"He seemed like a bright young comer who mostly would reflect credit, and maybe wind up on the [U.S.] Supreme Court. Among the best and the brightest," said Bruce Buchanan, a political scientist at the University of Texas at Austin.

Gonzales came to Washington as counsel to the president. He became a key architect of the USA Patriot Act and other tools to assist the White House as it aggressively pursued terrorists. He helped prepare memoranda that narrowly defined torture and sought loopholes in the Geneva Conventions so U.S. forces could extract information from captured al-Qaida and Taliban fighters.

He also participated in a 2004 visit to the hospital bed of then-Attorney General John Ashcroft - whom Gonzales would succeed in 2005 - to secure Ashcroft's blessing for a secret wiretapping program. Ashcroft refused to endorse the program, which appears to have been revised. The White House floated Gonzales' name as a Supreme Court nominee, but conservatives troubled by his support of abortion rights quickly quashed that.

Gonzales had received unrelenting scrutiny since March over firings of nine U.S. attorneys, who serve at the pleasure of the president. Bush has said the firings were not wrong, but Gonzales drew the ire of lawmakers when he told them that he was effectively out of the loop in decision-making, a position contradicted by e-mails and his own calendar.

Likewise, lawmakers said Gonzales misled them over the wiretapping program, and congressional Democrats have called on the solicitor general to investigate whether Gonzales provided false information to Congress.

Gonzales' troubles have their roots in his deep loyalty to Bush and his lack of experience in the cutthroat climate of Washington, Buchanan said.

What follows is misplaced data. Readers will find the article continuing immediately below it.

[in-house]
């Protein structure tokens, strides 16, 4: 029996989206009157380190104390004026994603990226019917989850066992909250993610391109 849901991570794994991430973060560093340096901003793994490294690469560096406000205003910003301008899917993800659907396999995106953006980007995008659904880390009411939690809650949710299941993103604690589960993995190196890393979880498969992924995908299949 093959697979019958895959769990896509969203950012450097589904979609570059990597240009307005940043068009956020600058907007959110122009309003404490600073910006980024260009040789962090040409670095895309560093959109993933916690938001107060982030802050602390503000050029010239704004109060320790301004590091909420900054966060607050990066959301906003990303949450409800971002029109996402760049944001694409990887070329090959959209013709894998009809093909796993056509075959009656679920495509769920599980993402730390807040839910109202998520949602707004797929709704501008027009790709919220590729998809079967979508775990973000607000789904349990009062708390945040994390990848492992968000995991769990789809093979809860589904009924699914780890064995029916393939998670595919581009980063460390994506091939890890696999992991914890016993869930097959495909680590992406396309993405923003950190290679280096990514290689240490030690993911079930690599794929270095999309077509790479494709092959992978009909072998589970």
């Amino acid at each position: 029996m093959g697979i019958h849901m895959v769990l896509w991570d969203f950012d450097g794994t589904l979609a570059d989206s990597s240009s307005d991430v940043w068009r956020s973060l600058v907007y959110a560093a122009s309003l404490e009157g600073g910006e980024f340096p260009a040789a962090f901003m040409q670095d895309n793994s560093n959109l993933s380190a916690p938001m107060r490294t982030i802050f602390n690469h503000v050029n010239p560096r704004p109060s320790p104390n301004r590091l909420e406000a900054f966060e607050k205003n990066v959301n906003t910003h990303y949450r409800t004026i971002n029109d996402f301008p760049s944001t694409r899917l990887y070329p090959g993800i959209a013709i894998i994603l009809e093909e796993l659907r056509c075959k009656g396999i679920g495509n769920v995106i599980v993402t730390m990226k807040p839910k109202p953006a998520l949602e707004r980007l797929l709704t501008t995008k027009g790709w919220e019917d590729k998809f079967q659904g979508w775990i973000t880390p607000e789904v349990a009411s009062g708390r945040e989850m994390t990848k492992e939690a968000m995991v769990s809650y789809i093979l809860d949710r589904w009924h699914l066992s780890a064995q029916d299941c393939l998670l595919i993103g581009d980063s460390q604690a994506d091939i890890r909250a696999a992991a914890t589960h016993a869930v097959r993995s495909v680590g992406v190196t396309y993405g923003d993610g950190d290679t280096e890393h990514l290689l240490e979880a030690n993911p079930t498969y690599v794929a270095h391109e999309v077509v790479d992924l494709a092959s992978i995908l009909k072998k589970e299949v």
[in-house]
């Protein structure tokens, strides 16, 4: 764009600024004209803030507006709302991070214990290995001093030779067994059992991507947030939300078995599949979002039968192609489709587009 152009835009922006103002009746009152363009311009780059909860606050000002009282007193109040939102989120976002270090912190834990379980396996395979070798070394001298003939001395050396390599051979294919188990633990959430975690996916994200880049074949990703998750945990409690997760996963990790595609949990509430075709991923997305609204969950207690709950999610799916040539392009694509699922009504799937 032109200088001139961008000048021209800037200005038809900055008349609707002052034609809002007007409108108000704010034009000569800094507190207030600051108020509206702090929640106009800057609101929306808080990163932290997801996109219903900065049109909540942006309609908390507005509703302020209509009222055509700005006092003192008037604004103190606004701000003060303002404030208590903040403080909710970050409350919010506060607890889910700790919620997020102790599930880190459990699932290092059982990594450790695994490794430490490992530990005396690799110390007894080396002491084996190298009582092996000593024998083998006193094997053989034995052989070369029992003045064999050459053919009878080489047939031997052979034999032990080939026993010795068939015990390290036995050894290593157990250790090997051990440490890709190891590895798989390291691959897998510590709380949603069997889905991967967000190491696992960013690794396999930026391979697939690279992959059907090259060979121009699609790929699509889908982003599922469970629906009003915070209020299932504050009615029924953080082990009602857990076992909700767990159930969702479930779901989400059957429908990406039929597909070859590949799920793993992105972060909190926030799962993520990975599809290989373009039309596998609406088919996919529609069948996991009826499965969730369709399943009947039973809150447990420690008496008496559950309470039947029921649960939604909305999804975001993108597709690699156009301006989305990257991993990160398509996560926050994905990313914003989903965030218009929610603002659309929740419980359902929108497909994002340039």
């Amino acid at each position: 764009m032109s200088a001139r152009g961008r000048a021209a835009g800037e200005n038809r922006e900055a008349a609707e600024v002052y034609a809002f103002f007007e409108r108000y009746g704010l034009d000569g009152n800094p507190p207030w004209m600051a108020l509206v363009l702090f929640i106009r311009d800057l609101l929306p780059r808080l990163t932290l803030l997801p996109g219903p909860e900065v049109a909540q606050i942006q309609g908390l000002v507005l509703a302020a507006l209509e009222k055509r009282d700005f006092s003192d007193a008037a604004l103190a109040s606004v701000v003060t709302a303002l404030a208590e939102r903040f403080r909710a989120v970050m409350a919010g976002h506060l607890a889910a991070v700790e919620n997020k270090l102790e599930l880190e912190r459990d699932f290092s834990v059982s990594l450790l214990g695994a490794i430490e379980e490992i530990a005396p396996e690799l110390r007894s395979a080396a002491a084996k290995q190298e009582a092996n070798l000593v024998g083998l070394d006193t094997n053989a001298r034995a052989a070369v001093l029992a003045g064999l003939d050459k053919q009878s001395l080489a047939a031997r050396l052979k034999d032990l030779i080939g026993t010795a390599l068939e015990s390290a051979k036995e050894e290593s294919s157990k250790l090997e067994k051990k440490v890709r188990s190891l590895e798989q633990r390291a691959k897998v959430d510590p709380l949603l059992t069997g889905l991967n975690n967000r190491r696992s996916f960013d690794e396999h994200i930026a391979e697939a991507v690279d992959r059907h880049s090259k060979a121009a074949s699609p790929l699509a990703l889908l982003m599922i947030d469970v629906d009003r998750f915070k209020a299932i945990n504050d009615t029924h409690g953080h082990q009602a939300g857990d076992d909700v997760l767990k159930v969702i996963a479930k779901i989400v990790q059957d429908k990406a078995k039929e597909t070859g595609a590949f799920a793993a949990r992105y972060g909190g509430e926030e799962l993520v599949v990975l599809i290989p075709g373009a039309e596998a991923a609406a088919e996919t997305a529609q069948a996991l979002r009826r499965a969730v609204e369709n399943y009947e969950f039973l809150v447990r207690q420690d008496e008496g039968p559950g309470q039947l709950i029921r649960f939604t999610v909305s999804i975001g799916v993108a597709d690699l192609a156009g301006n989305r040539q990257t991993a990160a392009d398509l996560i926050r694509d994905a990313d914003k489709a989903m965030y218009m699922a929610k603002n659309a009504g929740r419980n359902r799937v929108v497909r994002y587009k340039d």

"Gonzales made a decision to be a loyal consigliere," he said. "He was a young man who didn't have a reputation as a legal presence. He was vulnerable to that kind of influence."

As the scandals dragged on this year, Gonzales' chief of staff, deputy attorney general and White House liaison have resigned, leaving a depleted Justice Department riddled with morale problems. Gonzales' successor will have to rebuild a management team and restore a mission of purpose.

Possible successors

Names of possible replacements began to surface yesterday, including that of Homeland Security chief Michael Chertoff, a former Justice official. Other mentioned candidates include former Solicitor General Theodore B. Olson and former Deputy Attorney General George J. Terwilliger III.

Erwin Chemerinsky, a professor of constitutional law at Duke University, said Bush should nominate "someone of stature and independence" along the historical model of Edward H. Levi, the former University of Chicago president appointed attorney general by President Gerald R. Ford after the Watergate scandal.

Former Maryland U.S. Attorney and Attorney General Stephen H. Sachs agreed. "In order to restore the sense of integrity and confidence in the department, I think the president should ... reach for someone who is really an exemplar of non-partisanship," Sachs said.

david.nitkin@baltsun.com

Sun reporters Matthew Hay Brown and Siobhan Gorman contributed to this article.

ALBERTO GONZALES

The nation's 80th U.S. attorney general resigned yesterday.

EARLY YEARS

1955 Born in San Antonio, Texas; raised in Houston; has seven siblings

1973-75 In U.S. Air Force

EDUCATION

1975-77 Attended U.S. Air Force Academy

1979 Bachelor's degree from Rice University

1982 Law degree, Harvard Law School

CAREER

1982-95 Joined Houston law firm of Vinson & Elkins; later became partner; firm represented energy giant Enron

1995-97 General counsel to Texas Gov. George W. Bush

1997-99 Secretary of state for Texas

1999-2000 Justice, Texas Supreme Court

2001-04 White House counsel

2005-07 U.S. attorney general; first Hispanic-American to hold the post

OF NOTE

* Wrote memo saying president had the right to waive treaties protecting prisoners of war

* Said president is empowered to eavesdrop on Americans without warrants as part of war on terror

* Fired eight U.S. attorneys, some say for political reasons

Source: The White House, AP, Lasculturas.com